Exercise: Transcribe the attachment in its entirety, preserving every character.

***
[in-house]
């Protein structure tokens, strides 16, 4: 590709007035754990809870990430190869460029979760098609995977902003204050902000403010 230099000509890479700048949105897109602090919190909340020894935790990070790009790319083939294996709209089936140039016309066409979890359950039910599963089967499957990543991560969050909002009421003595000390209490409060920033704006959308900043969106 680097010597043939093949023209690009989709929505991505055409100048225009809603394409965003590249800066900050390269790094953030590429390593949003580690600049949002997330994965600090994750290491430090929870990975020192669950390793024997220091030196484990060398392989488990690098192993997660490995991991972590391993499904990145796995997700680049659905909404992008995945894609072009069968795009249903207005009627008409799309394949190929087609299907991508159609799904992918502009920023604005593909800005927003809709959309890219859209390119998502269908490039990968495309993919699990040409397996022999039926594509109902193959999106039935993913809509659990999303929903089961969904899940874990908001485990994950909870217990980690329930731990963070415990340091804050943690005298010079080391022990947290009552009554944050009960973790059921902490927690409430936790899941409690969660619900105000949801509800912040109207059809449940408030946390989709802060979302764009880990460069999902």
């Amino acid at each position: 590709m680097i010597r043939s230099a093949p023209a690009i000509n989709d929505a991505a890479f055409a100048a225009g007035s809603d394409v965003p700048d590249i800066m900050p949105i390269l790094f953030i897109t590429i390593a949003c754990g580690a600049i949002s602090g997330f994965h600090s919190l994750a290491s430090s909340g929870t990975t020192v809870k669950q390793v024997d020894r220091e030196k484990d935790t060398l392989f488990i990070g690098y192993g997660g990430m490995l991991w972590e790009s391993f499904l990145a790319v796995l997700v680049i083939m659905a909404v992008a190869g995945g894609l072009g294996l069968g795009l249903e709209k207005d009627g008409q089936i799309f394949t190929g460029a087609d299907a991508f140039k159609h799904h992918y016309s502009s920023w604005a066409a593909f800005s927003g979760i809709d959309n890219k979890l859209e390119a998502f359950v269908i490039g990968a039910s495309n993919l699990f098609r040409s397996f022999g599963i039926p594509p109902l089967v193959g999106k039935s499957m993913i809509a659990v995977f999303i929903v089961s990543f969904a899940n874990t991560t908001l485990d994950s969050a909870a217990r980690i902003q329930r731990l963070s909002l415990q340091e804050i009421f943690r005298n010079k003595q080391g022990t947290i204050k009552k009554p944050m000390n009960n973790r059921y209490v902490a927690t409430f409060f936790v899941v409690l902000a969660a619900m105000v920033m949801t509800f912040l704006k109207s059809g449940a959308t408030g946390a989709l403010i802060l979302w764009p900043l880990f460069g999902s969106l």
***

[in-house]
């Protein structure tokens, strides 16, 4: 590709007035754990809870990430190869460029979760098609995977902003204050902000403010 230099000509890479700048949105897109602090919190909340020894935790990070790009790319083939294996709209089936140039016309066409979890359950039910599963089967499957990543991560969050909002009421003595000390209490409060920033704006959308900043969106 680097010597043939093949023209690009989709929505991505055409100048225009809603394409965003590249800066900050390269790094953030590429390593949003580690600049949002997330994965600090994750290491430090929870990975020192669950390793024997220091030196484990060398392989488990690098192993997660490995991991972590391993499904990145796995997700680049659905909404992008995945894609072009069968795009249903207005009627008409799309394949190929087609299907991508159609799904992918502009920023604005593909800005927003809709959309890219859209390119998502269908490039990968495309993919699990040409397996022999039926594509109902193959999106039935993913809509659990999303929903089961969904899940874990908001485990994950909870217990980690329930731990963070415990340091804050943690005298010079080391022990947290009552009554944050009960973790059921902490927690409430936790899941409690969660619900105000949801509800912040109207059809449940408030946390989709802060979302764009880990460069999902």
């Amino acid at each position: 590709m680097i010597r043939s230099a093949p023209a690009i000509n989709d929505a991505a890479f055409a100048a225009g007035s809603d394409v965003p700048d590249i800066m900050p949105i390269l790094f953030i897109t590429i390593a949003c754990g580690a600049i949002s602090g997330f994965h600090s919190l994750a290491s430090s909340g929870t990975t020192v809870k669950q390793v024997d020894r220091e030196k484990d935790t060398l392989f488990i990070g690098y192993g997660g990430m490995l991991w972590e790009s391993f499904l990145a790319v796995l997700v680049i083939m659905a909404v992008a190869g995945g894609l072009g294996l069968g795009l249903e709209k207005d009627g008409q089936i799309f394949t190929g460029a087609d299907a991508f140039k159609h799904h992918y016309s502009s920023w604005a066409a593909f800005s927003g979760i809709d959309n890219k979890l859209e390119a998502f359950v269908i490039g990968a039910s495309n993919l699990f098609r040409s397996f022999g599963i039926p594509p109902l089967v193959g999106k039935s499957m993913i809509a659990v995977f999303i929903v089961s990543f969904a899940n874990t991560t908001l485990d994950s969050a909870a217990r980690i902003q329930r731990l963070s909002l415990q340091e804050i009421f943690r005298n010079k003595q080391g022990t947290i204050k009552k009554p944050m000390n009960n973790r059921y209490v902490a927690t409430f409060f936790v899941v409690l902000a969660a619900m105000v920033m949801t509800f912040l704006k109207s059809g449940a959308t408030g946390a989709l403010i802060l979302w764009p900043l880990f460069g999902s969106l």